Sounds like the Moto X 2016 really will be an all-metal affair

The Moto X 2016.
A leaked shot of Lenovo's upcoming handset.

At the end of last year we got word that this year's Moto X would come sporting a distinctive-looking all-metal design, one that would be a significant break from the use of plastics and other materials in Motorola flagships of years gone by.

We weren't all that sure about the rumour last December, but it's now been confirmed by the most reliable of tipsters, Evan Blass (aka @evleaks). "Who woulda thunk it? Turns out this is 100 percent real," he tweeted on Saturday.

That's just about as dependable a confirmation as you're going to get without Lenovo actually officially coming out with the news itself. If you were waiting for Motorola to go down the metal and glass route, this could be your year.

Hello Moto

The leaked snap, which is the same as the one we saw last year, also shows a large camera component and what appear to be speakers on the bottom of the back panel. Whether or not the Moto Maker customisation options are still going to be available isn't clear.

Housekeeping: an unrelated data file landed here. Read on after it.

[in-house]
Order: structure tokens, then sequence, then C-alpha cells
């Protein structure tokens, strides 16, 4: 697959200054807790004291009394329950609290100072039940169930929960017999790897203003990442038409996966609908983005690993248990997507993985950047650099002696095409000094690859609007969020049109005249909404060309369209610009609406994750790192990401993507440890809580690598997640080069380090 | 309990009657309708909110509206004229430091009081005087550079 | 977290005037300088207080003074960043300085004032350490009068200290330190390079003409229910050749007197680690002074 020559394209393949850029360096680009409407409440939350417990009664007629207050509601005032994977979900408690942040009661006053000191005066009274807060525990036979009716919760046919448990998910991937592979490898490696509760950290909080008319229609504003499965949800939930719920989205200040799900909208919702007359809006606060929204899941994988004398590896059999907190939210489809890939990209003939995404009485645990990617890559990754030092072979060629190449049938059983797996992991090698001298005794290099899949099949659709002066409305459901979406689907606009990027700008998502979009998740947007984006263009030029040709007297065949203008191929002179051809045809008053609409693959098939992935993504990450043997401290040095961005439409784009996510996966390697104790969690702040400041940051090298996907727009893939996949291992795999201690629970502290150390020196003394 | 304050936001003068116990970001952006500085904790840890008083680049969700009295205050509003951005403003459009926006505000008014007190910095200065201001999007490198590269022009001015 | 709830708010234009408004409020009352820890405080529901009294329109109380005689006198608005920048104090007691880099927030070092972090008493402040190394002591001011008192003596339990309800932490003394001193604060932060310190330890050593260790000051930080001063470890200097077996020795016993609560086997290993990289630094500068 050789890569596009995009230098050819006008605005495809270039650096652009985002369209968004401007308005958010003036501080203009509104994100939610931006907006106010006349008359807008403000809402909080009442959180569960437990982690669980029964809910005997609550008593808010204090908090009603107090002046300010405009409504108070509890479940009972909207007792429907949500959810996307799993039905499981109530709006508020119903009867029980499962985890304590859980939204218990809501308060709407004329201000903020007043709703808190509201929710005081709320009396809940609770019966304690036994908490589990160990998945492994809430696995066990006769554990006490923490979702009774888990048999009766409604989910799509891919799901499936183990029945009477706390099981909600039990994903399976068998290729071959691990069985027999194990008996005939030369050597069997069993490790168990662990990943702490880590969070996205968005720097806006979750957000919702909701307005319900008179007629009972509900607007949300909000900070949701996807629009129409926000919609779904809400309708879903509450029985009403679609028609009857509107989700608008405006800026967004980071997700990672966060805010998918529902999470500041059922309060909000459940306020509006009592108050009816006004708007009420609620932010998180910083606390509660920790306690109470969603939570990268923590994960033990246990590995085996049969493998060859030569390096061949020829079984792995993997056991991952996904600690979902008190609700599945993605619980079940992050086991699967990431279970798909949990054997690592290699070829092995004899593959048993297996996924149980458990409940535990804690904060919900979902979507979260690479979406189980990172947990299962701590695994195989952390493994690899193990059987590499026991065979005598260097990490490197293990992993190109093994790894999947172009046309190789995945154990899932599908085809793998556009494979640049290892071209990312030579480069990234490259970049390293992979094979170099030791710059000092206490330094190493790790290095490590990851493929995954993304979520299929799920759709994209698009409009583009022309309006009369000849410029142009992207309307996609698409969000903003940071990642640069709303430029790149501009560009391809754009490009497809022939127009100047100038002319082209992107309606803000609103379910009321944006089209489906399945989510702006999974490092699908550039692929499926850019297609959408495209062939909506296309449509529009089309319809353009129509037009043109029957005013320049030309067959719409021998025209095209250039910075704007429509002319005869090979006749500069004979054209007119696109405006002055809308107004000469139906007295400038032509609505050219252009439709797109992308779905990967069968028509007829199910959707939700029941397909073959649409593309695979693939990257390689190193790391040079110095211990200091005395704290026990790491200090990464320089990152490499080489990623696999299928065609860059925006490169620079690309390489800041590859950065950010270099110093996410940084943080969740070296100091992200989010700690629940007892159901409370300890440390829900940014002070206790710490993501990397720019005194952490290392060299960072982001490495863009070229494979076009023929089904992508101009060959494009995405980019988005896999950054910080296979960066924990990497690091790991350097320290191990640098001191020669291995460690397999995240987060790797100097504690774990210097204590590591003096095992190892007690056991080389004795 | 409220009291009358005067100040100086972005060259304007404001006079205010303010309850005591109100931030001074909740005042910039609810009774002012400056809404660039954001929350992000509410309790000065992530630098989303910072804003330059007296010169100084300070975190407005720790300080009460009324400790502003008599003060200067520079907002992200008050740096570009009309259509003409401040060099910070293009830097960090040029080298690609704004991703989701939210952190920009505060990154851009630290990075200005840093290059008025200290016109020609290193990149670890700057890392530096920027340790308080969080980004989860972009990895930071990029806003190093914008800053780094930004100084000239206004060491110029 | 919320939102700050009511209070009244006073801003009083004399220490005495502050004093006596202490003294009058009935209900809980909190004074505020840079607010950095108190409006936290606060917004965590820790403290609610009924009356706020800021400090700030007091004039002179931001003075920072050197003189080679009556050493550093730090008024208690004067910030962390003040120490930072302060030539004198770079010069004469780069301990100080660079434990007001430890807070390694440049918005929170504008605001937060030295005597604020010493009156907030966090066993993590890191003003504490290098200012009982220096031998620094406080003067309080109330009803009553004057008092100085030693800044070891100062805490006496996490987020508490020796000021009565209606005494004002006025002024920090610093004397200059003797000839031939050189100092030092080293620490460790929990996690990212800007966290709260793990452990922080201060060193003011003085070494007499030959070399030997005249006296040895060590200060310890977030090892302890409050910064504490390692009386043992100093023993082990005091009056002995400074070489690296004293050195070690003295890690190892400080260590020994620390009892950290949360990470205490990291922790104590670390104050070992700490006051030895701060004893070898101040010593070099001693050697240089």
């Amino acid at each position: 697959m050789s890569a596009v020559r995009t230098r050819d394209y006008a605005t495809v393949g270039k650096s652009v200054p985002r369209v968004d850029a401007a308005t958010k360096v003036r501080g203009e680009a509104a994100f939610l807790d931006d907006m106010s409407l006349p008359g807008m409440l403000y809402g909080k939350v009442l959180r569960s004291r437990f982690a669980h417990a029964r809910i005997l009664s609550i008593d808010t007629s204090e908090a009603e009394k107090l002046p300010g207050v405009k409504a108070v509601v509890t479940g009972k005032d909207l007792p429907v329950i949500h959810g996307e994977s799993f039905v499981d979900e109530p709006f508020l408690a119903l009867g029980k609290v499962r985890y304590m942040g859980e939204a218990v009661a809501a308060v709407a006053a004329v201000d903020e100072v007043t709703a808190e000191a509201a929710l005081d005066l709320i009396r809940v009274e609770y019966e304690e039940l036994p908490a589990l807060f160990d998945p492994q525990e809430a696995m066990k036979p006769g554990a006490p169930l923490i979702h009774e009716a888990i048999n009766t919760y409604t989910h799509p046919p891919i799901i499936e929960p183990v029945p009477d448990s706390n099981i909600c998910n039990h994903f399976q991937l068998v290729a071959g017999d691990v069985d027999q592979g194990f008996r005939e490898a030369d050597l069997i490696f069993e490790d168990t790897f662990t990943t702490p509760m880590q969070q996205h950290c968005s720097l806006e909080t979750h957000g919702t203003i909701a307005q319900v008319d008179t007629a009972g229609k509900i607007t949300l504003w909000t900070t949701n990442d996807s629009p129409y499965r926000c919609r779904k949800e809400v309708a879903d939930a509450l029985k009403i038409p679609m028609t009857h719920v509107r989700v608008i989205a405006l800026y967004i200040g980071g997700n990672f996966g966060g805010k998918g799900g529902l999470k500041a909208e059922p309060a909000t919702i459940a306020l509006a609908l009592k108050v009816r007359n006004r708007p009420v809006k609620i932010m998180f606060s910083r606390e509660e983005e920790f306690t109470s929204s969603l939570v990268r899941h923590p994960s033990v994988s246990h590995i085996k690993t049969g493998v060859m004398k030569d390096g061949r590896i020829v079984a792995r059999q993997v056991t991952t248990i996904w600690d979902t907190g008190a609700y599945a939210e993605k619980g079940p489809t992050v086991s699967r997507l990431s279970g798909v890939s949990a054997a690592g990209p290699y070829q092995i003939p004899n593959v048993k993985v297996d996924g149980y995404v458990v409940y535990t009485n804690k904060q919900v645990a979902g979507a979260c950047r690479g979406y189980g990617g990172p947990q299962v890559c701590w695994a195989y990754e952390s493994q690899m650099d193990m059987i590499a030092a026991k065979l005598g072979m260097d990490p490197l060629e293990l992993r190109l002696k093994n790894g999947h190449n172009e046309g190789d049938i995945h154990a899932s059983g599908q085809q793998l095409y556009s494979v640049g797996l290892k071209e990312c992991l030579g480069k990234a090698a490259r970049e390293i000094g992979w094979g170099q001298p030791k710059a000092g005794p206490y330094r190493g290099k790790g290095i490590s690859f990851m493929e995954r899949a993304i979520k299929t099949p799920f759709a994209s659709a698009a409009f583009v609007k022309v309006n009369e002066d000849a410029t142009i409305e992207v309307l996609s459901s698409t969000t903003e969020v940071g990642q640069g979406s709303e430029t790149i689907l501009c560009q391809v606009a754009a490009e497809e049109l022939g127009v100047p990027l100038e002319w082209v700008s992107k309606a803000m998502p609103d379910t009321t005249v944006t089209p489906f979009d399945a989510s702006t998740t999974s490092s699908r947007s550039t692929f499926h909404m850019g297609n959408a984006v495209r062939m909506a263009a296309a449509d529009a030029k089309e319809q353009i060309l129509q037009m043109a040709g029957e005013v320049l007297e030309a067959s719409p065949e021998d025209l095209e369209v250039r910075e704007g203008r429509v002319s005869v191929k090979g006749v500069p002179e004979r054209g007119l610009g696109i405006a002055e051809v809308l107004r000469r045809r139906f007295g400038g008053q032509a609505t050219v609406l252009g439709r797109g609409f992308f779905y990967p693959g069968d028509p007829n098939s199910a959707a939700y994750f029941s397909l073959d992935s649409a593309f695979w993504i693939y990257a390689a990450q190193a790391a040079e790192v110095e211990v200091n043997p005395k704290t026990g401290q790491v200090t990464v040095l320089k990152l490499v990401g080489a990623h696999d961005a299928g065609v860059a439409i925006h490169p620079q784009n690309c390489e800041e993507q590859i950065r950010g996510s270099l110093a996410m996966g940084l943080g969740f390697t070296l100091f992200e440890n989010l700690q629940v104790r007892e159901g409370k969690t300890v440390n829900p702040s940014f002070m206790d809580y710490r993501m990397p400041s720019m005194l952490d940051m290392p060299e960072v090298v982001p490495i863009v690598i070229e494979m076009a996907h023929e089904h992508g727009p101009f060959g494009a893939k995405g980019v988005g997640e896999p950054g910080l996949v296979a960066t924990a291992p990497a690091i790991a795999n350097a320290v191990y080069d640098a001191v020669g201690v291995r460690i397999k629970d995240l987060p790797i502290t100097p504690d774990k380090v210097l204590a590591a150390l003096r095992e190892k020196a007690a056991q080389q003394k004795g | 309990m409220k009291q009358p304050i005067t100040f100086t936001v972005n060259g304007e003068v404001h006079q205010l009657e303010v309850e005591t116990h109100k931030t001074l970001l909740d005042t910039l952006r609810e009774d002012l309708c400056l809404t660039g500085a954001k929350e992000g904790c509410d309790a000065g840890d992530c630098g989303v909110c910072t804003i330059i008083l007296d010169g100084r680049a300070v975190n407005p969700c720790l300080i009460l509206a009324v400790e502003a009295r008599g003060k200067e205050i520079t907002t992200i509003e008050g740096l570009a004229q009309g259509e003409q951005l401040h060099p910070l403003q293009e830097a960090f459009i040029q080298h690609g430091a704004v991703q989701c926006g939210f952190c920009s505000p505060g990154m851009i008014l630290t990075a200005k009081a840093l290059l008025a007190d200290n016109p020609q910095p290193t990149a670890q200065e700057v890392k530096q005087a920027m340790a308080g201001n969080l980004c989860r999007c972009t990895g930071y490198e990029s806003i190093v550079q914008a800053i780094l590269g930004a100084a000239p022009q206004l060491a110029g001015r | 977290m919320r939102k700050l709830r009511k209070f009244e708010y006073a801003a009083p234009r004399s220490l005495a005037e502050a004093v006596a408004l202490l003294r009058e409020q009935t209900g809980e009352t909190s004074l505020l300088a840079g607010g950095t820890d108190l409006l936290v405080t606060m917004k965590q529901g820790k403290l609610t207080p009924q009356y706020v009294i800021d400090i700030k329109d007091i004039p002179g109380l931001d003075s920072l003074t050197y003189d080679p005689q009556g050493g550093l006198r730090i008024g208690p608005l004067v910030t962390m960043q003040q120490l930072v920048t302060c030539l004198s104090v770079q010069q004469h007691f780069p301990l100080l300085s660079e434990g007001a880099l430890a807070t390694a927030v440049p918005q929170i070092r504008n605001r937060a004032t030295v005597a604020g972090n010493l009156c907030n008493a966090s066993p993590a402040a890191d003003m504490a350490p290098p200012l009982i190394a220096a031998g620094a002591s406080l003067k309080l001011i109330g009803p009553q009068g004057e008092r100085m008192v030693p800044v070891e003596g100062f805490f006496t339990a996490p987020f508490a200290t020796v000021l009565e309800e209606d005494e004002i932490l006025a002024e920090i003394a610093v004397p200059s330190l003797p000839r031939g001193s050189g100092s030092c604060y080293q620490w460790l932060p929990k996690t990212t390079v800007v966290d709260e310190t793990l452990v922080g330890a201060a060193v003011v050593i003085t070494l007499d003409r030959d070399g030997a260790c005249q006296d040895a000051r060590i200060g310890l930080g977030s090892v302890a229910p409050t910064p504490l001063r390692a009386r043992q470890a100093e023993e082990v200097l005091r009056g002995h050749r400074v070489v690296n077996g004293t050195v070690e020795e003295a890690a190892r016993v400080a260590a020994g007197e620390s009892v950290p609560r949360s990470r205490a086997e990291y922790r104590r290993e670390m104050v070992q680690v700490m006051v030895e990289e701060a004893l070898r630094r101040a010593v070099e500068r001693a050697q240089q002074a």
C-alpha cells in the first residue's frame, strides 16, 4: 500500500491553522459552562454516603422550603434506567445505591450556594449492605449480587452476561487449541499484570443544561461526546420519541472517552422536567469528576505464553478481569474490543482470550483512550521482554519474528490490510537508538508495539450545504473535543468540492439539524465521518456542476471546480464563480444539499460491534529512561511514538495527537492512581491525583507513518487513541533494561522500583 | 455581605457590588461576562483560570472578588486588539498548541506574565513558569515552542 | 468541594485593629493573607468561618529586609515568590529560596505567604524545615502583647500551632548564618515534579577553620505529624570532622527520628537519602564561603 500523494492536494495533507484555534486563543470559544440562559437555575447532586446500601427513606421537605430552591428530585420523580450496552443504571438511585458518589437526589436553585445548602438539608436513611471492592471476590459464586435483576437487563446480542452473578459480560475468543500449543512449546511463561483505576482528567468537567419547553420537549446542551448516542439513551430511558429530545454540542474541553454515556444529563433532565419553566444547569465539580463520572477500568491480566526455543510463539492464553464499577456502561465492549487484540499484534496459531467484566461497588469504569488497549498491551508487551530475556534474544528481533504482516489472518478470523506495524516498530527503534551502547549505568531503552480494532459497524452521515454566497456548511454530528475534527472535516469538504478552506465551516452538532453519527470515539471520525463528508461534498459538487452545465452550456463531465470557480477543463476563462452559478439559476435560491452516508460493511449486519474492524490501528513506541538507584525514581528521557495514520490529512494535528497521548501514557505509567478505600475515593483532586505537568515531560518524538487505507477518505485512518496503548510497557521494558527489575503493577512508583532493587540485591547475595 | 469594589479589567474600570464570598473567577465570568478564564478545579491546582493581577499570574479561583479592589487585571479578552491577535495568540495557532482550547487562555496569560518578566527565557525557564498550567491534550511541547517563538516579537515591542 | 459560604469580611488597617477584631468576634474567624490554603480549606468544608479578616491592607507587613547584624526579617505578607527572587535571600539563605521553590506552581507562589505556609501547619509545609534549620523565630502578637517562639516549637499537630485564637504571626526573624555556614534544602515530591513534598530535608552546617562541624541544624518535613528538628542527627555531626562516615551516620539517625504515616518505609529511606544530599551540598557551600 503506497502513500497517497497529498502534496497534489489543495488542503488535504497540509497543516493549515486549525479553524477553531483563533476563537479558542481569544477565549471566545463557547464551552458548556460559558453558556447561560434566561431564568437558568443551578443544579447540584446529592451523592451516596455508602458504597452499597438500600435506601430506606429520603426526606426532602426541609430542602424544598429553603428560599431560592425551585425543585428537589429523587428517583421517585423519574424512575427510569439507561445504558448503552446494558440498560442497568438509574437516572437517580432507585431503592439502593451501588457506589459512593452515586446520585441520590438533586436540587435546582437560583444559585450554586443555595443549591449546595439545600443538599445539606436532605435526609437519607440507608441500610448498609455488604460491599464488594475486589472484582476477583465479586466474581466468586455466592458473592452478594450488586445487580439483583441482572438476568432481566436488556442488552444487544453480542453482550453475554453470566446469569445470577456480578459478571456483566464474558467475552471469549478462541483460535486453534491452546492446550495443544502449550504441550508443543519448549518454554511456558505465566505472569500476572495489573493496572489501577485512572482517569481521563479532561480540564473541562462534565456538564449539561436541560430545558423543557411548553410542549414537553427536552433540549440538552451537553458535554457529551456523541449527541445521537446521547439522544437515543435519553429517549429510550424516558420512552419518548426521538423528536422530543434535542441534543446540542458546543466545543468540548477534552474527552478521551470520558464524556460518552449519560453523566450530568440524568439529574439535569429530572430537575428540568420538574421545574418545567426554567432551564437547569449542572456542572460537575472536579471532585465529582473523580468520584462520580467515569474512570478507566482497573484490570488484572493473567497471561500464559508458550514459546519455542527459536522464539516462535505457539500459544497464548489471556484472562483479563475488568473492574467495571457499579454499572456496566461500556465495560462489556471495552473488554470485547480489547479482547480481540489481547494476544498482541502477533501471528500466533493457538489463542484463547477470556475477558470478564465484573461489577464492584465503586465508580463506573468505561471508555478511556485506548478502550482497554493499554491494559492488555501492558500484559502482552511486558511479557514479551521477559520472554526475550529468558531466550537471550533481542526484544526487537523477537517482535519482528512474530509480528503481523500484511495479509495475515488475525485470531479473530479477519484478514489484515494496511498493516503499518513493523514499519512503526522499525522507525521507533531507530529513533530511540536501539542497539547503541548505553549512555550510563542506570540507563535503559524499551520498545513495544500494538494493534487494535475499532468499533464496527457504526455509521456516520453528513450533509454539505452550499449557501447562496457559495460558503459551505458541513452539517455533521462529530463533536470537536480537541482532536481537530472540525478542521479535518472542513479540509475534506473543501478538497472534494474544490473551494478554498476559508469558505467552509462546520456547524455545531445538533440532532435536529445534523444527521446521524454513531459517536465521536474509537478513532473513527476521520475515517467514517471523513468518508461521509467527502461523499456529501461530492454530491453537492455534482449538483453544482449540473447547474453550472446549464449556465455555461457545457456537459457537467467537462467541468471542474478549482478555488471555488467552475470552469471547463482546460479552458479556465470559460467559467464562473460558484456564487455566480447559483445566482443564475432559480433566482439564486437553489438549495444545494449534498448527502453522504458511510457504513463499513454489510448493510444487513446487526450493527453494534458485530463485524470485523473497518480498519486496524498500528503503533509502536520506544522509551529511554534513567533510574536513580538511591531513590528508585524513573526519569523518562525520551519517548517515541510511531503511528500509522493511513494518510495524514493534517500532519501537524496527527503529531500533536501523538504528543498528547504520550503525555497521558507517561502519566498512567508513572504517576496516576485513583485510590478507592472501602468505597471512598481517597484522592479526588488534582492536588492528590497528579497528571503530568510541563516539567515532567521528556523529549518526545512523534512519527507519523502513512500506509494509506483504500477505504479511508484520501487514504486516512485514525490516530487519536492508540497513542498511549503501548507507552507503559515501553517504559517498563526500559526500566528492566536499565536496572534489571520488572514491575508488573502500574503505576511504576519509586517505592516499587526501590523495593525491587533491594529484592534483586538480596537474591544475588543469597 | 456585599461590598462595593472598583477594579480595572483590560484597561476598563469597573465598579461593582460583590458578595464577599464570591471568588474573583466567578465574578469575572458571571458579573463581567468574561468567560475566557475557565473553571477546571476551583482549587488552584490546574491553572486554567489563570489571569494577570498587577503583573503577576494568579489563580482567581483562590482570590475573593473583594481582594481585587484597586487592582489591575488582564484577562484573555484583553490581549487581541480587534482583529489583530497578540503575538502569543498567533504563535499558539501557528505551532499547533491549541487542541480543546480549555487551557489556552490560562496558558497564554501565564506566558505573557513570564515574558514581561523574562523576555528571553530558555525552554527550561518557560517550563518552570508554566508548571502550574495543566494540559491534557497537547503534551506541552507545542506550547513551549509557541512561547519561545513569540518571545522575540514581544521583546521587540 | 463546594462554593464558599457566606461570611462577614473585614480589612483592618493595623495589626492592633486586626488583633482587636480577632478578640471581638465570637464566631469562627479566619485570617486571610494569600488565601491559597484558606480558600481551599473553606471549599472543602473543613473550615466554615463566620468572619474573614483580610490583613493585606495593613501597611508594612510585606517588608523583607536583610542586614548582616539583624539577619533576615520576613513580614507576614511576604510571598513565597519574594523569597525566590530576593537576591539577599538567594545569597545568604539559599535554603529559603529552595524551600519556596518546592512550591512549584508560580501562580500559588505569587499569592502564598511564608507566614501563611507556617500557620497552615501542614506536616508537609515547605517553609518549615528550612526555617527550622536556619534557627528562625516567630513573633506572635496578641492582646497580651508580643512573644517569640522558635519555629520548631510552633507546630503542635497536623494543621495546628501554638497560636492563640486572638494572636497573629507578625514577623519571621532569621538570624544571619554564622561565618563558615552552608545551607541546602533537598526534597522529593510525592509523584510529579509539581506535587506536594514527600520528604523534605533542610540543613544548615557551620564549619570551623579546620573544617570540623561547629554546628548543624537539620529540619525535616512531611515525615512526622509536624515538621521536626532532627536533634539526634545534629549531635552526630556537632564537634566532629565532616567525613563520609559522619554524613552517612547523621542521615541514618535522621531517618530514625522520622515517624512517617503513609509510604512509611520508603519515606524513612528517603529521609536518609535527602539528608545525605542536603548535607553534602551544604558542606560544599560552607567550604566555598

We've also seen some leaked benchmarks from the phone (or what we think is the phone), putting the new Moto X somewhere between the LG G5 and the Samsung Galaxy S7. A Snapdragon 820 processor and 4GB of RAM are supposedly on board.

It's not clear yet exactly when the Moto X 2016 will break cover - there's an event scheduled for 17 May but we think that's more likely to be for the Moto G4. Last year's pair of Moto X devices weren't unveiled until July.

Here are our first impressions of the Moto X Force:

David Nield
Freelance Contributor

Dave is a freelance tech journalist who has been writing about gadgets, apps and the web for more than two decades. Based out of Stockport, England, on TechRadar you'll find him covering news, features and reviews, particularly for phones, tablets and wearables. Working to ensure our breaking news coverage is the best in the business over weekends, David also has bylines at Gizmodo, T3, PopSci and a few other places besides, as well as being many years editing the likes of PC Explorer and The Hardware Handbook.